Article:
Earthbag is the quickest, easiest and most forgiving natural construction material you can build with.
Any earth construction method is hugely rewarding for a variety of reasons – however there’s a technical aspect to most earth techniques that can often feel overwhelming. How to understand what soil type you have? How to know what ratio of sand and straw to mix it with? Load bearing or non-load bearing walls?
This is where Earthbag (or Superadobe) really comes into it’s own, and why a weekend workshop is so useful – so you can learn by doing. Patrick & Alaia attended one of our garden wall building workshops in 2019 and decided this was the technique for them – and Pat’s Earthbag Dome House has been the result.
During a weekend workshop held earlier this month – amazingly between several regional NSW regional lockdowns – Pat’s 3.5m diameter Dome House started construction with a wonderful group of new earth builders from around the North Coast of NSW.
Pat had already prepped the site and dug the ‘rubble trench’ foundation, so this meant the participants could come in and start by filling the trench with local rock, and then creating the ‘stabilised earth’ first layer.
After months of seeing no rain, the earth stockpile was quite hard, however with a good soak even the hardest clay will break up. After that it is relatively easy going, and many subtle tricks and techniques were taught over the two workshop days.
The end result will be a type of ‘beehive’ dome with large entry doorway, some smaller circular windows, and a lime stucco plaster externally. We also added in a glass bottle layer, to give a beautiful lighting effect once the dome is finished and rendered.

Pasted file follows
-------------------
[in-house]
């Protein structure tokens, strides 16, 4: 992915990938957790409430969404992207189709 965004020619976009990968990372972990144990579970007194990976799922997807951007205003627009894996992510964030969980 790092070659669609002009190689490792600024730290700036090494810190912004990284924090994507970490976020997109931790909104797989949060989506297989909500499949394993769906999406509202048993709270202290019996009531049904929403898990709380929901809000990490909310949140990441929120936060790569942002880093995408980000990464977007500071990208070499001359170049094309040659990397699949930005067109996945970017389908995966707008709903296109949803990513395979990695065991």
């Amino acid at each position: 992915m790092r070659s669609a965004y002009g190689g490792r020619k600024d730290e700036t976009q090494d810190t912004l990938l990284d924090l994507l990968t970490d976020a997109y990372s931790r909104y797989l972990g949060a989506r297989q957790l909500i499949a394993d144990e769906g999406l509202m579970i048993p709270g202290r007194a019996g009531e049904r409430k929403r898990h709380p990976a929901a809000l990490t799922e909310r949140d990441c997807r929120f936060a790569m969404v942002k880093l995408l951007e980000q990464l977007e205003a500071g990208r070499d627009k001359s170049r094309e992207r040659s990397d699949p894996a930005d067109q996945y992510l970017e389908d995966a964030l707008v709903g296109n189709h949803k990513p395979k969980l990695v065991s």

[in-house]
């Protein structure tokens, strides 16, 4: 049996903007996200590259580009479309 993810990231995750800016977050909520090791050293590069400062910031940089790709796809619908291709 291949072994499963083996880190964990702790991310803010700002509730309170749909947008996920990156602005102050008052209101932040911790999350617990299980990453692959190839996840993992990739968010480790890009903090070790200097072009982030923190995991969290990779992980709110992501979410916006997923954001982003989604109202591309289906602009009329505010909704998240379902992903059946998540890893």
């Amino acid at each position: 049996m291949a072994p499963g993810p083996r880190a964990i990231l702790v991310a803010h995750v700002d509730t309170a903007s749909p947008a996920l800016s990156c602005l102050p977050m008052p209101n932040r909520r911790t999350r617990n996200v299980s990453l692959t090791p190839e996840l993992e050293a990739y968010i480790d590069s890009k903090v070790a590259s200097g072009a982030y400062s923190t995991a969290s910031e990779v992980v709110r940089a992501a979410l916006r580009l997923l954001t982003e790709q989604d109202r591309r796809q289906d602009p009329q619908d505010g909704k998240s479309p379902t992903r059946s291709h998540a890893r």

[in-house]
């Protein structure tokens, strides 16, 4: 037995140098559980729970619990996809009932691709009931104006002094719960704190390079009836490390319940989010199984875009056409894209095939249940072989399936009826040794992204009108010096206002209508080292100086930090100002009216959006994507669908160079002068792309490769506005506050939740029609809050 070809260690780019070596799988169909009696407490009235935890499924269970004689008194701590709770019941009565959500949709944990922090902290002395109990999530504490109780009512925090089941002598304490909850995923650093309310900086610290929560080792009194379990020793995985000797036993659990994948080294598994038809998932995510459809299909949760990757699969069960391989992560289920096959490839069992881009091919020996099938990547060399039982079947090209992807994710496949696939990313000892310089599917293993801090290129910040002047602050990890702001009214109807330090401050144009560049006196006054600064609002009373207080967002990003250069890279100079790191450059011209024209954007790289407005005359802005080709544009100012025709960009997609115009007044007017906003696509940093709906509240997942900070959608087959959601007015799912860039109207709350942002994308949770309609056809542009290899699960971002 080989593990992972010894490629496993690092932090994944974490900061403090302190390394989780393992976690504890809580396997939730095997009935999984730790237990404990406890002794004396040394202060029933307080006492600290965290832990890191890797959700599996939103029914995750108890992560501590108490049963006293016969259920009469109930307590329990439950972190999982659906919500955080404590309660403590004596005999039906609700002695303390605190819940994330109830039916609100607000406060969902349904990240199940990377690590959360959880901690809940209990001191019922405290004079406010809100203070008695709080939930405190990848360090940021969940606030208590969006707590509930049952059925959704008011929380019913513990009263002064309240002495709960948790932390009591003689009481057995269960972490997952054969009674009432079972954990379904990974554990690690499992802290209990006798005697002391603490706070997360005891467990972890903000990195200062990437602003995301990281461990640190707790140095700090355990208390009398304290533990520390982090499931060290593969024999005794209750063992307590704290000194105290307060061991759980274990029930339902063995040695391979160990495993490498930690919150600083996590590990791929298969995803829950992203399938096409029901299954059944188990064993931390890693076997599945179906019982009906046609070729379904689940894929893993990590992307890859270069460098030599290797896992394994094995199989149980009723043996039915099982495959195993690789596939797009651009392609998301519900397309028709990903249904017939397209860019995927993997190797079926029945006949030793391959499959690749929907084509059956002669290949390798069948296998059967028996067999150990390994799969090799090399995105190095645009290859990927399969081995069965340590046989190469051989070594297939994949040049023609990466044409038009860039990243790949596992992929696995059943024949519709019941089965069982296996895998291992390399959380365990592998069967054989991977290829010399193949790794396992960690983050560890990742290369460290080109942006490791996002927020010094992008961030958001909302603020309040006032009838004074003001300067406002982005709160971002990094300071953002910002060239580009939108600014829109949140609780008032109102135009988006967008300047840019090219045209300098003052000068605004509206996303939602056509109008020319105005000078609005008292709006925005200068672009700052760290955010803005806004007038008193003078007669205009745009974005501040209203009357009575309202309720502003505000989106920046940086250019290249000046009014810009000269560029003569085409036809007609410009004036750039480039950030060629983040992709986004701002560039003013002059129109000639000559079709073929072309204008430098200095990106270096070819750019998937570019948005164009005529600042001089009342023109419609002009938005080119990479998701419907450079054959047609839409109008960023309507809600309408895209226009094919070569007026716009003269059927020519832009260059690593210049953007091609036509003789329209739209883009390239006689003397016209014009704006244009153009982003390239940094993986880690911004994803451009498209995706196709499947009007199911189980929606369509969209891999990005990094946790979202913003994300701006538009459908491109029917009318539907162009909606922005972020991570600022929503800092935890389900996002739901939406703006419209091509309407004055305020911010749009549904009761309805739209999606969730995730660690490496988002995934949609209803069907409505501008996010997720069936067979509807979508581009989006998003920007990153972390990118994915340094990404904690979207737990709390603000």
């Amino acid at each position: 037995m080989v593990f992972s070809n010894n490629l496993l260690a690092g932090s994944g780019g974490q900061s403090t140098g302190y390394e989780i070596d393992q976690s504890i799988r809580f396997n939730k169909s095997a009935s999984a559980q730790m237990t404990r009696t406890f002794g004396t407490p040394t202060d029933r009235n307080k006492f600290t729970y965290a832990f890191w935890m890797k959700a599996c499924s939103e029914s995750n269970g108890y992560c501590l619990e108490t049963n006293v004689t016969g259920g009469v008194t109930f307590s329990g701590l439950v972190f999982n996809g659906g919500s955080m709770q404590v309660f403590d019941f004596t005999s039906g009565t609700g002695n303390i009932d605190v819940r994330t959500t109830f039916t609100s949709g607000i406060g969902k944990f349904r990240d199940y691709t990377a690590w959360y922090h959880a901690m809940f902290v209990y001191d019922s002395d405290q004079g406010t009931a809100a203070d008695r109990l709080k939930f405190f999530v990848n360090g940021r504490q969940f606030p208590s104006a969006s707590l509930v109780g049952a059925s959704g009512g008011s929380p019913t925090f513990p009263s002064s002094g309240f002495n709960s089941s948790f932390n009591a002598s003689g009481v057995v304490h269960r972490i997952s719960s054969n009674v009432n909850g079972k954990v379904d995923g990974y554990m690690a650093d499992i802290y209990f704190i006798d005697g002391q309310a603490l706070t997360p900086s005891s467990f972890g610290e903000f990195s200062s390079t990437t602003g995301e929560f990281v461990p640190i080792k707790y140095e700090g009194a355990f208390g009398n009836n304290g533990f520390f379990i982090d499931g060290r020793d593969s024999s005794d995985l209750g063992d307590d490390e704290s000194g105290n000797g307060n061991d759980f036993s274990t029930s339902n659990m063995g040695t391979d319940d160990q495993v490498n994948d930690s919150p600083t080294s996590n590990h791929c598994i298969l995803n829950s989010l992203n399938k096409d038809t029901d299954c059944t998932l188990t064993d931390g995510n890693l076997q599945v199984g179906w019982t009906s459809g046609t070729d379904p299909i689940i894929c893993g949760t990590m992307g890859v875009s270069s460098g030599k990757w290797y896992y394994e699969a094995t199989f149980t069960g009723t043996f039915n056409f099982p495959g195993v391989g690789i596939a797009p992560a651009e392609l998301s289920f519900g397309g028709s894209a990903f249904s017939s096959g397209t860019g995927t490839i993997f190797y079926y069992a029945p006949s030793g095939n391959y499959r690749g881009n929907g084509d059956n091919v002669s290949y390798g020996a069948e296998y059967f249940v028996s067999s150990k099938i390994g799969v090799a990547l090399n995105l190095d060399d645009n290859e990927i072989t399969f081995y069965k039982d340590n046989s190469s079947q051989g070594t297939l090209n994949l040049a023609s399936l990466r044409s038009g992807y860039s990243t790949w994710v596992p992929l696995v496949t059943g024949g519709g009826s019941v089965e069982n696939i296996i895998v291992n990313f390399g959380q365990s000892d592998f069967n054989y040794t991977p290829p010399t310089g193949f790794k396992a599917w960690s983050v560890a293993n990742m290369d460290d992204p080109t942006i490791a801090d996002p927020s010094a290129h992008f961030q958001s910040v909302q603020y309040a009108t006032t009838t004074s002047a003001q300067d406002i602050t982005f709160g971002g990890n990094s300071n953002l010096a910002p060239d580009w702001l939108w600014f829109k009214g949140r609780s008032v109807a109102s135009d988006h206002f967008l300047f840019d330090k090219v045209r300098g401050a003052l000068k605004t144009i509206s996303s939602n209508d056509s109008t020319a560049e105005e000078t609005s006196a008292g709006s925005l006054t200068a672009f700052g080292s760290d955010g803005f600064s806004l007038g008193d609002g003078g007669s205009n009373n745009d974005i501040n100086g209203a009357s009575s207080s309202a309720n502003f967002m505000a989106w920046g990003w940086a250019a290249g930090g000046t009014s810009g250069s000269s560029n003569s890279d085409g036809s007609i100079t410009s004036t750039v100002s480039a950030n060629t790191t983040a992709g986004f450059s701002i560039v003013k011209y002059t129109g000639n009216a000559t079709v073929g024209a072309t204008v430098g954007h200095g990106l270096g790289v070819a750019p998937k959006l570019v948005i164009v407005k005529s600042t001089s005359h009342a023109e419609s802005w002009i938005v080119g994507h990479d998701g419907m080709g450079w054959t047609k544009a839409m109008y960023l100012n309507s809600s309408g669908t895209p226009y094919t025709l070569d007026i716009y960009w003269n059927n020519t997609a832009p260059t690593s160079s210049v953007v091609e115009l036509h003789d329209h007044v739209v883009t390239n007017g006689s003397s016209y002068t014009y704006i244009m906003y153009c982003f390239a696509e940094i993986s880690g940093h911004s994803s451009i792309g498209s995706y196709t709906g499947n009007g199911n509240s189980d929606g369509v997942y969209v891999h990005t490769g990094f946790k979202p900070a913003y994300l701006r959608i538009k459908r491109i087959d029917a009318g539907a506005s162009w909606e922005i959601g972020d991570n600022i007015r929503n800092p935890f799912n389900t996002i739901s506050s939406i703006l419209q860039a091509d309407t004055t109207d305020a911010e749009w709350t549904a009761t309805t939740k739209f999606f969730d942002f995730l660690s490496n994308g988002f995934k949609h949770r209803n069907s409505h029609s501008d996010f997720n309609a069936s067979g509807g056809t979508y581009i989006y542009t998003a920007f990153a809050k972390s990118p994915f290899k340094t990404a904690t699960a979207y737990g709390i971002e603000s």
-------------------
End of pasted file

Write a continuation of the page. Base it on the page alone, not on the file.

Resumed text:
Using Earthbag as your main earth-building material, especially if it is almost pure clay like the Pillar Valley earth, will give you incredible thermal mass – which is ideal for our temperate – sub-tropical climate. With a resulting wall thickness of approximately 45-50cm you create a time lag of around 12 hours from the external temperature to internal temperature transfer – which essentially means you can maintain a constant temperature night and day. Domes also create a type of ‘funnel’ effect, sucking cooler air in from the lower level and venting hot air out of the top of the dome, along with ‘breathing’ and regulating the humidity internally – which keeps you feeling very cool and comfortable in the summer months. Earth structures due to the density are also natural EMF shields – more and more important these days.
We had a lot of fun over the weekend – there is truly no better way to connect with each other than by being outside, working with the earth beneath your feet, and working together to achieve a common goal. As Alaia noted towards the end of the second day “it was just so wonderful that the only sounds you could hear were people chatting. No machinery, no electrical tools disrupting the atmosphere.” Just the odd curious kangaroo…!
We will post updates as Pat starts to close out his dome, bag by bag! So far this was 10T of earth moved & 250 onion bags. Big effort and big result.